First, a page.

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an order of the class Cnidosporidia. Many zoologists place the Myxosporidia in a separate subclass. Of the approximately 800 species, 215 are found in the USSR. Myxosporidians parasitize the gall bladder, urinary bladder, ureters, and various tissues of fishes (mostly bony) and, less commonly, of amphibians and turtles.

The vegetative forms are motile multinucleate plasmodia (from 15 μm to 11 mm long) with vegetative nuclei and with generative cells that move actively. In tissue myxosporidians, the plasmodium is fixed and often surrounded by a cyst (about 6 cm in diameter) in the host’s connective tissue.

Asexual reproduction is characterized by division of the nuclei and then the cytoplasm. In sexual reproduction, one or more multicellular spores (5–25 μm in diameter), with valves, polar capsules, and a binucleate amoeboid embryo, arise from the generative cells after several divisions (the last being meiosis). A zygote is formed by the fusion of the embryo’s haploid nuclei.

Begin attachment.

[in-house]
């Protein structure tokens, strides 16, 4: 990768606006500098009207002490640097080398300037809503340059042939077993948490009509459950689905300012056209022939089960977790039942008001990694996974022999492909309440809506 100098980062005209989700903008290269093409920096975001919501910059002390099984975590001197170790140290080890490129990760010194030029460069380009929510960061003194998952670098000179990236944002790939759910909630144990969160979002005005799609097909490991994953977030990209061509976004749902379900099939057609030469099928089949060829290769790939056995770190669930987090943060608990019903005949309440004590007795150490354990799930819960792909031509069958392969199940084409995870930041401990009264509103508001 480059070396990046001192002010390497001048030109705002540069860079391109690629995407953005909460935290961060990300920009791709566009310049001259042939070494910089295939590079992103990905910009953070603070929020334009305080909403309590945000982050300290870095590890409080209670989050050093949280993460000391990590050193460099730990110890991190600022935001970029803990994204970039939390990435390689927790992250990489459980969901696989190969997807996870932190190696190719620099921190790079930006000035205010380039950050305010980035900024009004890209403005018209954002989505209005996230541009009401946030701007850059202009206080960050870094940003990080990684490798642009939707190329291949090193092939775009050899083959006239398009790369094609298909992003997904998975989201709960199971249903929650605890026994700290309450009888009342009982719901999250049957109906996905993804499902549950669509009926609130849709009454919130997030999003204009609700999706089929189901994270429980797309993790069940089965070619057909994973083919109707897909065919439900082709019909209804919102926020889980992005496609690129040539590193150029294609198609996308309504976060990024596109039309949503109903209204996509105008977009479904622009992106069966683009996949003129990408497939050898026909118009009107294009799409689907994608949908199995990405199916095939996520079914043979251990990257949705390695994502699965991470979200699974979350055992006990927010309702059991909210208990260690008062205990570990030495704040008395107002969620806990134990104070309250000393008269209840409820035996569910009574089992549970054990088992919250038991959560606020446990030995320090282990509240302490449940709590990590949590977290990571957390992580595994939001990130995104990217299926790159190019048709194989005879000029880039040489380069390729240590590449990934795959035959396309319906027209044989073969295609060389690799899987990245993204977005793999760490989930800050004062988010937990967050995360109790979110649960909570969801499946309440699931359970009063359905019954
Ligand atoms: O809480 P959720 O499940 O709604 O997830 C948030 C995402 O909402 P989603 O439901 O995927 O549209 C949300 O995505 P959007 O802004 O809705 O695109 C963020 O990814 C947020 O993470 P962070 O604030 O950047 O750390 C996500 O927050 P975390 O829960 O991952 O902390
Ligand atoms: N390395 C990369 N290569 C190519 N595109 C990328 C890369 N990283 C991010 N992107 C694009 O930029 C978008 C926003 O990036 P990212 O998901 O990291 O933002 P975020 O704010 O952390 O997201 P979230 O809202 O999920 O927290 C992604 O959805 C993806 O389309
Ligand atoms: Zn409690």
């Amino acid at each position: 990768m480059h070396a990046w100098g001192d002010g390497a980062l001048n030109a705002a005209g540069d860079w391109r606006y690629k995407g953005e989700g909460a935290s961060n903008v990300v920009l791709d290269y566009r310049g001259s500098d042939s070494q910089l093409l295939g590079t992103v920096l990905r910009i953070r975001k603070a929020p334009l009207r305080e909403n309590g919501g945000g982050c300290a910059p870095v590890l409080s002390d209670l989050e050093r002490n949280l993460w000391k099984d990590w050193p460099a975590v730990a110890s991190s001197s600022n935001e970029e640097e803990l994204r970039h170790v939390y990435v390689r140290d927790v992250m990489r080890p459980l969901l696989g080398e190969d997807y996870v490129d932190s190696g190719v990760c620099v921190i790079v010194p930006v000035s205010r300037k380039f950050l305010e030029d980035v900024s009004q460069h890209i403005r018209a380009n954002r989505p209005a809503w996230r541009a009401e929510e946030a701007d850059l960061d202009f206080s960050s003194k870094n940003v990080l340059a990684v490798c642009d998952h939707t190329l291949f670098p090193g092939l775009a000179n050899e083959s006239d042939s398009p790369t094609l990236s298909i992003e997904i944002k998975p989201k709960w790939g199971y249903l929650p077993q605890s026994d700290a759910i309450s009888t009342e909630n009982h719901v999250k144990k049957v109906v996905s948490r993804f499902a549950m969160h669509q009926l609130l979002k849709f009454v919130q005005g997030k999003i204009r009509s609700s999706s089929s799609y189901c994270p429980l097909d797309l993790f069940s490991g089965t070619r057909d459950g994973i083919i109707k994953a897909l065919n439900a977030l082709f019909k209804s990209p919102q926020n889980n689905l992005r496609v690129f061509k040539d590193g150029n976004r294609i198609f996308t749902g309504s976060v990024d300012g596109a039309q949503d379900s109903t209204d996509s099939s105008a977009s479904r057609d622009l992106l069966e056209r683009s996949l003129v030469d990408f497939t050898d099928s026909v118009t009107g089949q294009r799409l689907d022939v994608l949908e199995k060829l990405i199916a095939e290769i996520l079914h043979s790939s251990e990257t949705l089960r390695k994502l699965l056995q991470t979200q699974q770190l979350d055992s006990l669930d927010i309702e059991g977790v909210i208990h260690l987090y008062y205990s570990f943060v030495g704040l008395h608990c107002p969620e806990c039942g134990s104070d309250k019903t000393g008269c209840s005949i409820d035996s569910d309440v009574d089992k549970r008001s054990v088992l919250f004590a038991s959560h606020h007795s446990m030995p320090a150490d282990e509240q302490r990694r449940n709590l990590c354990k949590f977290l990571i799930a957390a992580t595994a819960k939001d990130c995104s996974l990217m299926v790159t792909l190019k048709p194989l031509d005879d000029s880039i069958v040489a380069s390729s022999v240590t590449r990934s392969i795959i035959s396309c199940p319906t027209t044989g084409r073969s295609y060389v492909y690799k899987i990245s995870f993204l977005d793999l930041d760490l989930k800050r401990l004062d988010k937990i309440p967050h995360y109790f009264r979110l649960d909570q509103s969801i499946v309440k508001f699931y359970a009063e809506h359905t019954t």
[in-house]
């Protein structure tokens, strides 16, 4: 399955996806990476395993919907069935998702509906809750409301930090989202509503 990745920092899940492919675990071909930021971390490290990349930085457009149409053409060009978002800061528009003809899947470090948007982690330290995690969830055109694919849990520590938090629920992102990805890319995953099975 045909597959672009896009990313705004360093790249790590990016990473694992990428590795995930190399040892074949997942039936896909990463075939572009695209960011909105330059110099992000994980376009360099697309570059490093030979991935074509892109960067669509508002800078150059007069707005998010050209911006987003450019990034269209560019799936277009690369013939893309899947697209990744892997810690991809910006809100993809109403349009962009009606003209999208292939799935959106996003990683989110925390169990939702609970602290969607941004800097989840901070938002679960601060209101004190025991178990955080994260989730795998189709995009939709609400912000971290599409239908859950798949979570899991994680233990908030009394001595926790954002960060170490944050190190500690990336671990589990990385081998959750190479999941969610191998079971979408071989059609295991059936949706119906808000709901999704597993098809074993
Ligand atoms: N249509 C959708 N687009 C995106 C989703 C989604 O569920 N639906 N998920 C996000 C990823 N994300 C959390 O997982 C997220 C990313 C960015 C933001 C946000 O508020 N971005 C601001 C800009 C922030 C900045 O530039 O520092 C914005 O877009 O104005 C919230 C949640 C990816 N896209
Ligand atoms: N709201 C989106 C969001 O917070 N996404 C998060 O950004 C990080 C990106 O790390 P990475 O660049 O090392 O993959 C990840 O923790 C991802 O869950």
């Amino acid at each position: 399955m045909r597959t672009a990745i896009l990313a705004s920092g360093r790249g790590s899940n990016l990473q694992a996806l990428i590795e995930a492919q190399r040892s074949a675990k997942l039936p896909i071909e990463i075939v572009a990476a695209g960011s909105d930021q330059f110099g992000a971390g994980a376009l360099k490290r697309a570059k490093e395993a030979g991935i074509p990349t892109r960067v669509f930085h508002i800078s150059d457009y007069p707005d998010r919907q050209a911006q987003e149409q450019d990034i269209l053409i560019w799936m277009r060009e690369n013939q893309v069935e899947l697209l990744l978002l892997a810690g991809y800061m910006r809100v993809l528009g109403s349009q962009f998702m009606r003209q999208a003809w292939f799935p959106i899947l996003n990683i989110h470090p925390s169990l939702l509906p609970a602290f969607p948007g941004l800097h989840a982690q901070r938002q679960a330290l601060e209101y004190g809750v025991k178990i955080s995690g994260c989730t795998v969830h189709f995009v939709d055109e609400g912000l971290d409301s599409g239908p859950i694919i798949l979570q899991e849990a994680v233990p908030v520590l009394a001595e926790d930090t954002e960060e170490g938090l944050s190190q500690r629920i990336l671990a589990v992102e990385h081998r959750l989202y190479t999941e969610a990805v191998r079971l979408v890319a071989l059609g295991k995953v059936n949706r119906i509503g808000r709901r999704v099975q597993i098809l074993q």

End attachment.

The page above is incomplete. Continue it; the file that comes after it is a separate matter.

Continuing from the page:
Spores are released from fish (through the intestine, ureters, tears in tissues) into the water, where they are swallowed by a new animal host. In the intestine of its new host, the amoeboid embryo penetrates the mucous membrane and, along with blood, enters various organs and tissues, where the plasmodium develops and grows. Several myxosporidians cause myxosporidiosis, a dangerous fish disease.


Shul’man, S. S. Miksosporidii fauny SSSR. Moscow-Leningrad, 1966.